PORTLAND, Oregon — Restaurants and bars in Portland took huge blows when Multnomah County shut down to help slow the spread of the coronavirus.
A new Portland Bureau of Transportation (PBOT) program is helping bring businesses back to life - but not everywhere in town.
On a hot summer Thursday night in Northwest Portland, life almost resembled what it once was.
"You know what I really enjoy is the chance to have a glass of wine with some friends outside where I feel at least relatively safe,” Janet Smith, who lives in Northwest Portland, said, “and in this time when we don't get to do much.”
Serratto Restaurant & Bar General Manager Tyler Burby missed nights like this, with customers like Smith.
A new outdoor dining area on Northwest Kearny Street, coupled with its sidewalk seating, allows Serratto to add more tables - and pay bills.
“It definitely is allowing us to keep people employed. We retained 90-plus percent of our staff,” Burby said.
All over Portland's core you'll find hundreds of parking plazas, side street plazas and sidewalk cafes, made possible by PBOT's new Healthy Businesses Program.
Permits to put tables on sidewalks normally cost hundreds of dollars, but during the pandemic they became free for businesses. PBOT launched the Healthy Business Program in response to the economic impacts the global health crisis is having on restaurants and bars in Portland.
It has issued about 700 permits city-wide, but only seven of those applicants are east of Southeast 82nd Avenue.
"I don't think I would say it’s the only reason we're open but it’s incredibly helpful and has created a couple new jobs and some more shifts for people and as we expand we’re hoping to see that continue to grow,” Zoiglhaus Brewing Company General Manager Andrea Kelsey told KGW.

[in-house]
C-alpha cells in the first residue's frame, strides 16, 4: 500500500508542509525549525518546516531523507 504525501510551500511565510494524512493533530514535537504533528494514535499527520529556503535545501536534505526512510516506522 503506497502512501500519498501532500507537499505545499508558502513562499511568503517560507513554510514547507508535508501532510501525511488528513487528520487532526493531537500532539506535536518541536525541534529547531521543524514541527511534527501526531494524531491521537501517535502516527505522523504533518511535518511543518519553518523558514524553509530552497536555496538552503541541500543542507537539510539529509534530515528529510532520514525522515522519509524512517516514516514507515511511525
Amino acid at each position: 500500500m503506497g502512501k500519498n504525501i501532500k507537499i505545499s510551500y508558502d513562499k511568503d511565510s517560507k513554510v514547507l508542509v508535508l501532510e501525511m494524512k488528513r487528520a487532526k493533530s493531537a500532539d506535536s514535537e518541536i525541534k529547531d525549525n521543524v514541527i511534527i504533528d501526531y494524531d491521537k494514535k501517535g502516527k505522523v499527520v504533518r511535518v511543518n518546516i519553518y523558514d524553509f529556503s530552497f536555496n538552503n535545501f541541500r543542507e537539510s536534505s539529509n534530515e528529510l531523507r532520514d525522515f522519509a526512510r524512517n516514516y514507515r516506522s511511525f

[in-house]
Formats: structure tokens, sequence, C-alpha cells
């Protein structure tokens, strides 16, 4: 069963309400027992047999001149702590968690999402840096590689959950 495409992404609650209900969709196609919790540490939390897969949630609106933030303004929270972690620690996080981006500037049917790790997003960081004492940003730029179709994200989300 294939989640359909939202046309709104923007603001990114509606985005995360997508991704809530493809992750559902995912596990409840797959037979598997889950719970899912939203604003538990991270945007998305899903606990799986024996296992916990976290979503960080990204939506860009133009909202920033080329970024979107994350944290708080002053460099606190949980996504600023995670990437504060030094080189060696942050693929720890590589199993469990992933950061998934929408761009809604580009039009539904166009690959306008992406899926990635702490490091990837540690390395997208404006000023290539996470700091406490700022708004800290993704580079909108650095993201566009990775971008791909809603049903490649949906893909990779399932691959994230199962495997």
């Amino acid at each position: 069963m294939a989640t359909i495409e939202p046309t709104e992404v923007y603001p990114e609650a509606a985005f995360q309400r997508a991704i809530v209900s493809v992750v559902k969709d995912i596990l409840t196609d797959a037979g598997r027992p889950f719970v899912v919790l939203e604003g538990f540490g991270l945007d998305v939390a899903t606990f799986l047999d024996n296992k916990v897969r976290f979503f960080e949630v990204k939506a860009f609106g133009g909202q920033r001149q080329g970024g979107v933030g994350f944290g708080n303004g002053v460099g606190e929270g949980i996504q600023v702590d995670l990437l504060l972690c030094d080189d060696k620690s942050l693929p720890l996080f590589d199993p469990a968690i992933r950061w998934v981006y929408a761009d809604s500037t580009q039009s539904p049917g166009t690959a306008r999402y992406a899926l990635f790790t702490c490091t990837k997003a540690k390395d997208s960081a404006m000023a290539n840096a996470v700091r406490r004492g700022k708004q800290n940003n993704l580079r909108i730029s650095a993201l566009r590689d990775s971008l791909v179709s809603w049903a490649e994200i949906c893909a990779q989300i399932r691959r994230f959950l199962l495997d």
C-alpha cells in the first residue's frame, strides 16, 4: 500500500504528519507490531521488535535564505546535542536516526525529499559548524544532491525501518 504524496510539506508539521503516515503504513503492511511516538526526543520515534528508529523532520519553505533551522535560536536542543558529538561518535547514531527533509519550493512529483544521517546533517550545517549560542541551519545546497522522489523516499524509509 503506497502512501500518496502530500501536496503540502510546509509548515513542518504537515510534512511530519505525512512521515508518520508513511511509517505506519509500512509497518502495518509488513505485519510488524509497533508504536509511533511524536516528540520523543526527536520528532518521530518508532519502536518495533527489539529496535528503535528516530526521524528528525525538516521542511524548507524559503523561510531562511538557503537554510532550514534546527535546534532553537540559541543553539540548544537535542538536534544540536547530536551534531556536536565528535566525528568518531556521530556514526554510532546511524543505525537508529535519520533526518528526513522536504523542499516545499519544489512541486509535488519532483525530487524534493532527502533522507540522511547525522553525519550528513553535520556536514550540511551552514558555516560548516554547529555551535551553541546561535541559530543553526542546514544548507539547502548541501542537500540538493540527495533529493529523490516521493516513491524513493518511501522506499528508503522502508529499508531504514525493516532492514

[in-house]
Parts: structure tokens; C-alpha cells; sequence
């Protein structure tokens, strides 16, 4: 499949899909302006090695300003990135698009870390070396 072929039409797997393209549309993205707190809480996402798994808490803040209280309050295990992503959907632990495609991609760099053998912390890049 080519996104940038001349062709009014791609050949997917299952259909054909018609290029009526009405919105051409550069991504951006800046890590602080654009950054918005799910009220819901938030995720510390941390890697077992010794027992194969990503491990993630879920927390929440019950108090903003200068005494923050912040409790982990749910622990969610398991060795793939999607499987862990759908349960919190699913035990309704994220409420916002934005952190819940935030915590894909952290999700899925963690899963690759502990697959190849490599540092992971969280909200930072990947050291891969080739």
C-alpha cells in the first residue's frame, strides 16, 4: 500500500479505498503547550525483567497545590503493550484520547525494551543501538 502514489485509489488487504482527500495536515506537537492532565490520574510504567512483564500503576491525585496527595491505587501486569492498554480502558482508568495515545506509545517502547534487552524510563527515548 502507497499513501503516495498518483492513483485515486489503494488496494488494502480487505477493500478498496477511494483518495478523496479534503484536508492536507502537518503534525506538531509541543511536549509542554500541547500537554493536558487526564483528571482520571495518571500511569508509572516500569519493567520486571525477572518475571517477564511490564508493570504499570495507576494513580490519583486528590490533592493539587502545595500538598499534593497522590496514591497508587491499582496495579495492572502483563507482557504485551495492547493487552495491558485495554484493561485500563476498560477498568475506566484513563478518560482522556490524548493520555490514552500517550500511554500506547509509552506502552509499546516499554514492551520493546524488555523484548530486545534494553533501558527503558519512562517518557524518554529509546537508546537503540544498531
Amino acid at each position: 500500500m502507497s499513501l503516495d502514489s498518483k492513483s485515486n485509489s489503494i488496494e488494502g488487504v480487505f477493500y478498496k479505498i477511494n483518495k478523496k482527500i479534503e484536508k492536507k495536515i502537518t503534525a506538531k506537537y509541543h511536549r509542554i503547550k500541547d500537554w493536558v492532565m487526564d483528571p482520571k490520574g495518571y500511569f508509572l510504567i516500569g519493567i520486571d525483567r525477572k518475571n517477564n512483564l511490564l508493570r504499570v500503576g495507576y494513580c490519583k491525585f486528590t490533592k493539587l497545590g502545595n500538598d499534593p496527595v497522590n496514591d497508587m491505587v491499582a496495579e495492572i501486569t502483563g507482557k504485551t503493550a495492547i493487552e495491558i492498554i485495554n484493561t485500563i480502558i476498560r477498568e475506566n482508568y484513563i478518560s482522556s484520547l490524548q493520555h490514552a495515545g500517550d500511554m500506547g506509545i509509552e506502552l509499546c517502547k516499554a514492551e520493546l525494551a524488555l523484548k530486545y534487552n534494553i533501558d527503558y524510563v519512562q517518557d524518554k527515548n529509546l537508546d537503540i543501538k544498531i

Zoiglhaus on Southeast 92nd Avenue is one of the few businesses with a permit that far east.
“We're just kind of on the outskirts,” Kelsey added, “Something we're working on is becoming more of a destination area.”
PBOT spokesperson Dylan Rivera says places that didn't apply for permits either didn't need them because they have parking lots or enough outdoor seating, or the program wasn't a good fit.
In East Portland a lot of spots sit on busy, wide roads with no where safe or enjoyable to put people, which is the case for Refuge Coffee House on Southeast Foster.
"That parking space is right next to that busy road,” Refuge Coffee House Manager Keith Richardson said. “When it comes to a program like that… I don't see how it could apply to our situation without it being trafficked heavily and without putting pedestrians and customers sitting down at a table in a bad spot.”
Richardson told us it would be nice to have but he’s not sure if it would help boost business, particularly because they chose to be in that location to catch commuters.
Rivera told KGW some places are having trouble paying for outdoor expansions but it is working on partnerships to make that a little easier.
The transportation bureau is also trying to reach businesses owned by people of color by offering some free temporary cones, paint from miller paint and design help.
Portlanders we spoke with felt for those restaurants unable to make it work, since most people choosing to venture out at this time feel safer spending even a hot summer night outside versus inside any restaurant.
“It’s getting people outside into restaurants,” Joyce Beasley, who lives in Northwest Portland, said, “We don't want to see any more restaurants not be able to open again.”